El Chipote: The Torture Prison Where the Nicaraguan Dictatorship is Holding Priests
For some prisoners, the lights are kept on 24 hours a day while others are always in the dark; they can’t see their relatives or their lawyers.
El Nuevo Chipote, or simply El Chipote, opened in February 2019 to replace the old prison of the same name and was soon known as a torture prison, where the Nicaraguan dictatorship is now holding several Catholic priests who were abducted by the police and brought there.
The priests currently in this prison are Father Oscar Benavidez of the Diocese of Siuna; and Father Ramiro Tijerino, Father José Luis Diaz, Father Sadiel Eugarrios, and Father Raúl González, all from the Diocese of Matagalpa. Also taken there were seminarians Darvin Leyva and Melquín Sequeira and cameraman Sergio Cárdenas.
With the exception of Father Benavidez, all the others were arrested in the early hours of Aug. 19 at the Matagalpa chancery, the same time the police working for the dictatorship of President Daniel Ortega also abducted Bishop Rolando Álvarez, who is now under house arrest in Managua, the capital.
According to Nicaragua Investiga online news, the dictatorship of Ortega and his wife, Vice President Rosario Murillo, probably spent about 183 million córdobas on the construction of the new prison — approximately $5 million.
The website points out that although it was already known that torture was being carried out in El Chipote, this became more evident beginning in May 2021 when the dictatorship launched a new wave of arrests of opponents, including presidential candidates.
The Argentine newspaper La Nación notes that “El Chipote has become the darkest dungeon of the presidential couple, but also a cornerstone of repression” where the guards prevent the inmates from talking to one another.
Ana Chamorro de Holmann, a 94-year-old mother, said that when she went to visit her son Juan Lorenzo Holmann, general manager of the newspaper La Prensa, the guards practically undressed her before seeing him.
Juan Lorenzo was on the verge of blindness and had heart problems.
La Nación also says that for some prisoners, the lights are kept on 24 hours a day while others are always in the dark; they can’t see their relatives or their lawyers.
The Argentine newspaper reports that “the alleged crimes of which they are accused — treason against the country, money laundering, cybercrimes — are related to laws made to measure by the National Assembly, which backs Ortega in order to criminalize the opposition and are not yet reflected in the judicial system.”
After listening to some relatives of the political prisoners held there, the president of the Nicaraguan Center for Human Rights, Vilma Núñez, said that El Chipote should be called a “torture center.”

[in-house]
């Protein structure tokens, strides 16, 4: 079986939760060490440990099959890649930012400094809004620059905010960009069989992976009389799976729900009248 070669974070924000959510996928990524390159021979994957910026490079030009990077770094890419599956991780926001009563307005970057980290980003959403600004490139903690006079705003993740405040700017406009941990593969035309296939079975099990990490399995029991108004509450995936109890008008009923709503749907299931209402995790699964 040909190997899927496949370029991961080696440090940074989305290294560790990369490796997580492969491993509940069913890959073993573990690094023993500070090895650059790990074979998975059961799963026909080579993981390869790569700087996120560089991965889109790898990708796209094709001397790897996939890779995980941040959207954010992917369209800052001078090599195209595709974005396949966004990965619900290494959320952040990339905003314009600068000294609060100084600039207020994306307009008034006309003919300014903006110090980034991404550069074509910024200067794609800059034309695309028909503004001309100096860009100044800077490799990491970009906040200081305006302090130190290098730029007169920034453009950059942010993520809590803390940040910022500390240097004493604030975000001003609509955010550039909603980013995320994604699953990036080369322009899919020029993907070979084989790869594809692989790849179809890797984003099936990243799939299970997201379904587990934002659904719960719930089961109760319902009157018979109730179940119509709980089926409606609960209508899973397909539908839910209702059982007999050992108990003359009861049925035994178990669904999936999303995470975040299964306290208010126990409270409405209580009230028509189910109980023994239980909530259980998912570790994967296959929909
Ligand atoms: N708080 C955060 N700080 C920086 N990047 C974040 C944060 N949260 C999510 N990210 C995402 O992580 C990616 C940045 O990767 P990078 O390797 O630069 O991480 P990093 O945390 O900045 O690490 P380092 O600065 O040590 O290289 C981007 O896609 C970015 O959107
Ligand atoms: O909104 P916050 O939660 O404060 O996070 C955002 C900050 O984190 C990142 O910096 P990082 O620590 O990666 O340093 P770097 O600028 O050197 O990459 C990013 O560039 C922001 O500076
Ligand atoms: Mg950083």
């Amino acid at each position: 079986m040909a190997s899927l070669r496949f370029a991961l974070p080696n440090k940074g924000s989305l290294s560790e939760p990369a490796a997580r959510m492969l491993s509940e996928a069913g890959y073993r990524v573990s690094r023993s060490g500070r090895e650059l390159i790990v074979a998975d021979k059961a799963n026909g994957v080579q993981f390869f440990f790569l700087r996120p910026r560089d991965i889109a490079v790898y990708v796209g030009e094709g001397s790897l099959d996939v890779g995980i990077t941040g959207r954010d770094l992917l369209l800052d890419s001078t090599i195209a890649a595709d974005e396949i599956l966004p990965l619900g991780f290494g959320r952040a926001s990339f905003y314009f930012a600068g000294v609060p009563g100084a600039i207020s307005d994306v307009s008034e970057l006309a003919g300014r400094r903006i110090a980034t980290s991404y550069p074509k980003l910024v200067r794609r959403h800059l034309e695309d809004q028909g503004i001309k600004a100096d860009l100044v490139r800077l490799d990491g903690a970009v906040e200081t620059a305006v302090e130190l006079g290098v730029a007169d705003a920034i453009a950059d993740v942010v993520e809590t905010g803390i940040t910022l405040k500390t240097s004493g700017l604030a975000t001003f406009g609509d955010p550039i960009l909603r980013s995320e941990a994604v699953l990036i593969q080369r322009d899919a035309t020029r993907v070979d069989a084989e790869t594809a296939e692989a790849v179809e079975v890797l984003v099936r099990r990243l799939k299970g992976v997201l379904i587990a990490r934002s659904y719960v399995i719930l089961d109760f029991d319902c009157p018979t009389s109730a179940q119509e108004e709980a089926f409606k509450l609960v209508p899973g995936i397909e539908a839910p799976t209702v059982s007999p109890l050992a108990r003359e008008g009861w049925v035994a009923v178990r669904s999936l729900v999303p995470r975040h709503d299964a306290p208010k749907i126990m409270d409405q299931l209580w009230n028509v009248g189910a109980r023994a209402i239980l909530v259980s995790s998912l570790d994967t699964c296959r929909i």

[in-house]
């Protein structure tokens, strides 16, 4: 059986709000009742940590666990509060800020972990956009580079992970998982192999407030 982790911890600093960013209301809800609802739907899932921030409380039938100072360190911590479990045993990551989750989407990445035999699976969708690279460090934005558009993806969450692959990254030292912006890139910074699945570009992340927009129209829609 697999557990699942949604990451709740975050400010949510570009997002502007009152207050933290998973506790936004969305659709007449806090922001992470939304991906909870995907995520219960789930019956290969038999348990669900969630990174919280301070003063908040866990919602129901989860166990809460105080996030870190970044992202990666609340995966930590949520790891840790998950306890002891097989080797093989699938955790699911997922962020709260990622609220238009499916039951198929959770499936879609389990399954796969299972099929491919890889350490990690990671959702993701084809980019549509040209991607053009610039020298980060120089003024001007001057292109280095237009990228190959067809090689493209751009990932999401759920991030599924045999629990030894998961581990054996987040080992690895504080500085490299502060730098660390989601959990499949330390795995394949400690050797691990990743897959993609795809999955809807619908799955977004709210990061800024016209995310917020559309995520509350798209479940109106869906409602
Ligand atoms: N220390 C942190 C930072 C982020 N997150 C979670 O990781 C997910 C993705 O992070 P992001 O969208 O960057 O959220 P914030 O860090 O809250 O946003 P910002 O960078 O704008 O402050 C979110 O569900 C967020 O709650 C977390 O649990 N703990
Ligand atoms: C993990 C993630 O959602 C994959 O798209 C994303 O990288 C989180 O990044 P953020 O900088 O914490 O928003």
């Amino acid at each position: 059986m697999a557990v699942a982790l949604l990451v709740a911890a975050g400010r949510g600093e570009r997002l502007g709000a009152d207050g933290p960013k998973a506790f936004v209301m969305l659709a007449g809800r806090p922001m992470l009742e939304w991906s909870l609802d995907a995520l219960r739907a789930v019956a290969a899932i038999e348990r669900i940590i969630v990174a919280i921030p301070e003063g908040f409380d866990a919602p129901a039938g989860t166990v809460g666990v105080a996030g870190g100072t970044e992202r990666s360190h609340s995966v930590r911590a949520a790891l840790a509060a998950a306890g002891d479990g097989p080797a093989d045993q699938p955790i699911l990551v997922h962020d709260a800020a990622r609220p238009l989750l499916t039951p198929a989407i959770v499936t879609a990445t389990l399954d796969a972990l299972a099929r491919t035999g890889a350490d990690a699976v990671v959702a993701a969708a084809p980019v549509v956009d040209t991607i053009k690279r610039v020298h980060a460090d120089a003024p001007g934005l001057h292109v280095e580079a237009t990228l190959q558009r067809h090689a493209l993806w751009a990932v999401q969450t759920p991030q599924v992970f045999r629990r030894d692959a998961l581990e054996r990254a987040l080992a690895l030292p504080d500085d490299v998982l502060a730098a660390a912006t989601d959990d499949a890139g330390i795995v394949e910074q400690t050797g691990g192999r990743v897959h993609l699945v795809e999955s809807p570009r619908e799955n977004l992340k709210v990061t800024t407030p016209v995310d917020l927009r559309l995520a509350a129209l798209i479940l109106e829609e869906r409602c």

In her opinion, there is a macabre atmosphere inside El Chipote “so that the prisoners break down and those of us who are on the outside, companions and family members, break down.”
A Survivor of the Hell
A Nicaraguan police officer who deserted along with other fellow officers after the repression of the 2018 demonstrations by the dictatorship, told The Voice of America what his time in the torture prison was like.
The former officer said he brought many people to the prison there and he knew about it, “but I never thought of going through it personally, it’s a total hell because you know that you are meeting people transformed into monsters, people who have no heart and knowing that in that place you have no way to breathe, you lack air, you lack sun, you lack everything you need as a human being.”
From Costa Rica, the former police officer, using the pseudonym Carlos for security reasons, described some of the tortures he underwent.
“I couldn’t sleep with my body completely tortured: they knocked out teeth, ripped out parts of my toenails, electric shocks, taking away my life in a way I didn’t expect,” he recalled.
In the midst of the suffering he also thought of committing suicide.
“In that prison they put three of our fellow officers, because they not only captured me, they captured nine fellow officers who deserted,” he said.
“I had the opportunity on the seventh day to take my own life, but I couldn’t find with what or how, because I was in an unsuitable place, I saw two of my co-workers die in my arms, bloodied, raped,” Carlos said, crying.
In the face of the torture and the pain, only God kept him going.
“Because of the torture I underwent, I felt that my body no longer had life in it. I simply thought of my family in those moments and giving my life to God, which was what I had to do. I had to tell God, here I am, give me the strength to the point I can endure it,” he related.
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